Recently, a formal mentorship program was established at my agency for mid and executive-level managers. The objectives are to support leadership development, build internal networks, and enhance cross-divisional communication.
If I am being completely honest, when I found out who my mentee was going to be, I felt anxious and intimidated because the person I am paired with is a subject-matter expert in her division. She knows her job like the back of her hand. At first, I felt lucky about how much I would benefit from the pairing, but then I deeply worried about how much value I would be able to provide to her in return.
Instead of letting that worry cripple me into inaction, I started researching the value of mentorship programs and how they work. The consistent theme in everything I read is that the best ones are truly a two-way street. That means that both parties have mutual respect and are open to learning new things; each person is both a learner and a teacher.
Much to my relief, in my mentorship pairing, we have taken on a two-way relationship that is proving to be highly beneficial to us both. In our last meeting, we covered a lot of work-related ground and then we laughed until our sides hurt about non-work-related topics. I couldn’t have envisioned anything better than how things are turning out.
In any industry, having a mentor can be just the boost needed for enriching career development. Mentors often not only share real-life lessons and professional skills needed for advancement, but they can also offer breakthroughs to networks and connections that can make success possible. Having a mentor, particularly one who has likely faced down challenges that you might be presented with related to race or gender, can be an enormous advantage. Simply put, having an ally that connects with you on a deeper level will make your career quest that much easier to navigate.
Finding a Mentor
If your organization does not offer mentorship as part of their professional development programming, you can easily find one on your own in five easy steps:
- Decide what skills you want to develop. Take a moment and be completely honest with yourself and make a list.
- Identify someone who you admire and respect. This should not just be someone who has the job you want. It should be someone who has personal values that you share and positive characteristics that you want to emulate.
- Find out more about the person. This is important because you might end up realizing that they are nothing like the persona they project and aren’t a good match for you after all.
- Don’t ask the person to be your mentor right away. Start by asking them to have an informal chat first. When you meet, let that conversation flow naturally and see if your personalities are a match.
- Follow up and make the ask. Be sincere, thank the prospective mentor for their time, and tell them that you are inspired by them and that you would be honored if they would consider being your mentor.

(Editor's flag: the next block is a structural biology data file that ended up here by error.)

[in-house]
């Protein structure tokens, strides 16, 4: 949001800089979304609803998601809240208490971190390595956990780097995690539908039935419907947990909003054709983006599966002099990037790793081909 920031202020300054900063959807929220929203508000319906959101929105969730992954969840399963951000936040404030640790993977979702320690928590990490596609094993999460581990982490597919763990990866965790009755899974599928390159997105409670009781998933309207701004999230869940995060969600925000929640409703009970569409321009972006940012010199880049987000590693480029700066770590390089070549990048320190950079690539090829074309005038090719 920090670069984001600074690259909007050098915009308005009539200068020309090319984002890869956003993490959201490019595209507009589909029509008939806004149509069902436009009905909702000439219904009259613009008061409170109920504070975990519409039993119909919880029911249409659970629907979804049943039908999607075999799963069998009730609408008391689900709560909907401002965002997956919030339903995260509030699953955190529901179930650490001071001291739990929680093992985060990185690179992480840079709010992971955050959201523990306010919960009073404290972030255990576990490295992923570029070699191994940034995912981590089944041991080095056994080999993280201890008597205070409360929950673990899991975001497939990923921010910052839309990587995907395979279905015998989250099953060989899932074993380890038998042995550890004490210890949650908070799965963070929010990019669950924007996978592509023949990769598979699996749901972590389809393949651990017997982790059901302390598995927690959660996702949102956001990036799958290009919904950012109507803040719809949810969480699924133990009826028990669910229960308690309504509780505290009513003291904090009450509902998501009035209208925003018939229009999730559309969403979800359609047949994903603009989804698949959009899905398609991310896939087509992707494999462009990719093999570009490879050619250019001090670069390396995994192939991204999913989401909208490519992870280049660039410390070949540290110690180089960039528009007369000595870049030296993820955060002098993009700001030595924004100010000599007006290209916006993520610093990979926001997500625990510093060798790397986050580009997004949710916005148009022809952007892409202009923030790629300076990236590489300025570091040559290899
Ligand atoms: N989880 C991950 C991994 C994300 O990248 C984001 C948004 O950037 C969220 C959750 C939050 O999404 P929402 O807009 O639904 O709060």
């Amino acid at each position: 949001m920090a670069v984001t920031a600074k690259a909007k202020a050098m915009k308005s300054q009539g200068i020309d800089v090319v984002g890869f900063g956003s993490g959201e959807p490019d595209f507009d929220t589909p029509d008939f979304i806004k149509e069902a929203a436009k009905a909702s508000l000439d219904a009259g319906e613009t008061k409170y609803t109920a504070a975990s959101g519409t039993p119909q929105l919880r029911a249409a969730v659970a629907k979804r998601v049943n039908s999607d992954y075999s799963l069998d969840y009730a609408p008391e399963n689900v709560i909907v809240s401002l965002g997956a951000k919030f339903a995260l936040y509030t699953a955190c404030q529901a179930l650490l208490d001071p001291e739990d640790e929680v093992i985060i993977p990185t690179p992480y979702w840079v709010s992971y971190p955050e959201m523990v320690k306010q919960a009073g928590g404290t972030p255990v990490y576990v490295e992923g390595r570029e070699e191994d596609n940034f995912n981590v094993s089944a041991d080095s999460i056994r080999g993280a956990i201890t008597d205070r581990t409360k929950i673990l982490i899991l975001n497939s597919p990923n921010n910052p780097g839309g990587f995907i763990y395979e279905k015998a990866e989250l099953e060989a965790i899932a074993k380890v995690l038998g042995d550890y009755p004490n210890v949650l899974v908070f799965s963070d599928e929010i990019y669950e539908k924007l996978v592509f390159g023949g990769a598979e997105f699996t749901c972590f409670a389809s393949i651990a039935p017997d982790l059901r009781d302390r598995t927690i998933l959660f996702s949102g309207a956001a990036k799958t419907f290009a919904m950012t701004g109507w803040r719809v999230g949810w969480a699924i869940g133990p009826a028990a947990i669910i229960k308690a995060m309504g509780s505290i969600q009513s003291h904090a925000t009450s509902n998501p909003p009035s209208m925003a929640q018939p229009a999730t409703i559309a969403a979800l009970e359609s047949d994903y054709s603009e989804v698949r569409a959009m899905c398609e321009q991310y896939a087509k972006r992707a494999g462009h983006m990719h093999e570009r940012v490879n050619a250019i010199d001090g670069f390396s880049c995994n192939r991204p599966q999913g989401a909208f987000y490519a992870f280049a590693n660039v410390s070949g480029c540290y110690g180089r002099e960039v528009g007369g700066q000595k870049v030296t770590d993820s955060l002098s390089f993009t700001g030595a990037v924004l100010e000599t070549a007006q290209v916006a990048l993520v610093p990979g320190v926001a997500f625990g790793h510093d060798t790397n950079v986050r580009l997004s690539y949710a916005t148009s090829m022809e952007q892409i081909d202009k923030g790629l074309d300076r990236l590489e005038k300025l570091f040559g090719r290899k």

Being a Mentor
Being a mentor is a lot like being a trusted adviser. To do it well you have to commit and follow through on being available to support your mentee when they need it. You will also have to resist the urge to talk more than you listen. Most importantly, you should always have on your radar how your mentee’s work contributions fit into long-term career goals they have, as well as the bigger picture of the organization’s priorities.
Here’s how you can be an incredible mentor.
- Take a genuine interest in your mentee. Pay attention to what they are saying and don’t worry about doling out advice immediately. Ask open questions and be a sounding board.
- Be emotionally intelligent. In no time you are going to start getting to know your mentee’s unique personality and about the experiences that have shaped them. Be open-minded and embrace your differences as an opportunity to learn.
- Be a positive role model. A mentee will learn a lot from you by observing how you behave. They are very likely to follow your lead and adapt your approach to their style and even build confidence through their affiliation with you.
I’ll leave you with these parting words from Joshua L. Seedman, “Be mentored because teaching and learning are not the opposite of each other but rather are completely intertwined.”
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Kelly Brown is the Special Assistant to the Director of a public safety agency in Washington, D.C. In her 22 years in government, she has served in senior advisory roles within the executive offices of mayors and city administrators. Her career achievements include drafting the District of Columbia government’s first set of published customer service standards and conceptualizing engagement and culture pivot programs for upward of 40,000 employees. Kelly spends her spare time working on a collection of personal essays that she hopes to have published soon. She is passionate about language and about helping others find and cultivate their distinct voices, too.